While we’re going to talk about joint tenants and tenants in common today, I just want to say the horrible bombings have made us all Boston Strong! We all deeply thank those first responders and all in law enforcement for their profound heroism.

Sometimes when our elder clients come to see us, we end up conveying the house to the children while retaining a Life Estate for the parents (we’ll discuss what Life Estate is in a later blog)

There are only two ways two or more people can own a home–we call that “real property”- the ground and whatever is permanently attached to it. Again, typically a house.

Mobile homes and manufactured homes- while they may be your “home”- are not considered “real” property. That doesn’t mean they are “unreal.” They are personal property. That mobile home, even if there is a “skirt” around the bottom edges, actually has wheels on it. It is considered a motor vehicle and the Registry of Motor Vehicles issues you a title, just like your car. A manufactured home is usually placed on leased land. There is no certificate of title, no deed– just a bill of sale to evidence ownership.

In our example we will assume there are three adult children:

Lori, Jerry, and Joe.

If a Life Estate Deed says “tenants in common,” if one of the children dies before the parents(“predeceases”), that share will go to their own estate, i.e., to their beneficiaries if they have a will, or to their heirs if they have no will.

Now if the Life Estate Deed says “joint tenants” and one of the children predeceases, the surviving children receive their deceased brother’s share. Let’s give an example here. If Joe passes away before his parents, his share goes directly to Lori and Jerry. It doesn’t matter at all what Joe’s will says.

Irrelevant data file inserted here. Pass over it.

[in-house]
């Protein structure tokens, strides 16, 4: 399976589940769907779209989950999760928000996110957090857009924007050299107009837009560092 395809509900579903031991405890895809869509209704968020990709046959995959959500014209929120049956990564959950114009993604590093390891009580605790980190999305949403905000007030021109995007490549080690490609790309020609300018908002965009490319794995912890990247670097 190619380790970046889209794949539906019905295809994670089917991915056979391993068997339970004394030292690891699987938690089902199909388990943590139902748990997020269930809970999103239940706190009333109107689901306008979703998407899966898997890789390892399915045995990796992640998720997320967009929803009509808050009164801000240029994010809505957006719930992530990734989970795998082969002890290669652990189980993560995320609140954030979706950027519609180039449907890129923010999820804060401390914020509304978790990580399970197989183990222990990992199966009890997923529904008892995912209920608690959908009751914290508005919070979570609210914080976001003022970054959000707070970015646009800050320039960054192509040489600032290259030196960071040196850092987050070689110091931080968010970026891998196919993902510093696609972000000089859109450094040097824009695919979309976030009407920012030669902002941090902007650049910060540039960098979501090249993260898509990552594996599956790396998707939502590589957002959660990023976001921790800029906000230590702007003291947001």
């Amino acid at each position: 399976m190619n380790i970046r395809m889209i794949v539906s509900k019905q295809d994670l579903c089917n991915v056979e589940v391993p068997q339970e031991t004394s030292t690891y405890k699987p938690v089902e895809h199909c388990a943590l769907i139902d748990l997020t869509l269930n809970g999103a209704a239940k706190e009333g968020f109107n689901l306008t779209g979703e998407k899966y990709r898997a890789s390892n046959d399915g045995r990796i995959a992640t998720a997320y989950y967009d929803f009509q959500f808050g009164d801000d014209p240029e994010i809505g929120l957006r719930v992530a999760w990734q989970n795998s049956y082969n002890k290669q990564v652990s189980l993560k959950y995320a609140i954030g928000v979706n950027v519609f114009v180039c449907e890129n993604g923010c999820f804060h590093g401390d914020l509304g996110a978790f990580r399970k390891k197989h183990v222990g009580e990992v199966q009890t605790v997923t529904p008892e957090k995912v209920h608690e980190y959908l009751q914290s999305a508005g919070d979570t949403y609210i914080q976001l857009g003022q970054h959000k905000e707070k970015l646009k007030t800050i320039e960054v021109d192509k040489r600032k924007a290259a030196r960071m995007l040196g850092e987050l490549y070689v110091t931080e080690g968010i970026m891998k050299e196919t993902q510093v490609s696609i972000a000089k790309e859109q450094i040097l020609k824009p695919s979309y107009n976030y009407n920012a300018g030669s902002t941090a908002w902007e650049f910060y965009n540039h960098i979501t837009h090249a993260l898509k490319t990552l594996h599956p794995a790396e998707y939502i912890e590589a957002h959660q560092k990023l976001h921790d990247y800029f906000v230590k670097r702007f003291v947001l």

Sometimes, either on purpose, or by mistake, the deed doesn’t say either joint tenants or tenants in common. In Massachusetts, by law, if it doesn’t say either one, it automatically is tenants in common. So be careful. A handwritten note or someone saying “Ma told me…”is not what controls. What controls is the language of the Life Estate Deed itself.

Now before we end, there is a third type of deed: it’s a sub-part of joint tenancy but it’s only available to a married couple.  We call it “tenancy by the entirety” and we’ll talk about that some other time.

Lastly we need to explicitly remind you these laws vary from state to state. So, always be sure you consult an experienced Elderlaw attorney like myself or someone with similar experience. If your attorney cannot immediately answer all your questions you probably need another attorney.

Thomas R. Mullen
Thomas R. Mullen has been an attorney since 1977 and has devoted his practice exclusively to elderlaw since 1988. He is nationally recognized as one of the foremost experts on Medicaid planning. His additional Practice areas include estate planning and trusts for disabled people, as well as assisting attorneys with Medicaid lien allocations and the Medicare Secondary Payer Act. In the Spring 2013 issue of the National Academy of Elder Law Attorneys (NAELA) Journal, Attorney Thomas R. Mullen of Quincy, Mass. was described by the Academy’s Massachusetts past president and law professor William J.Brisk as being “a prominent and innovative elderlaw attorney.”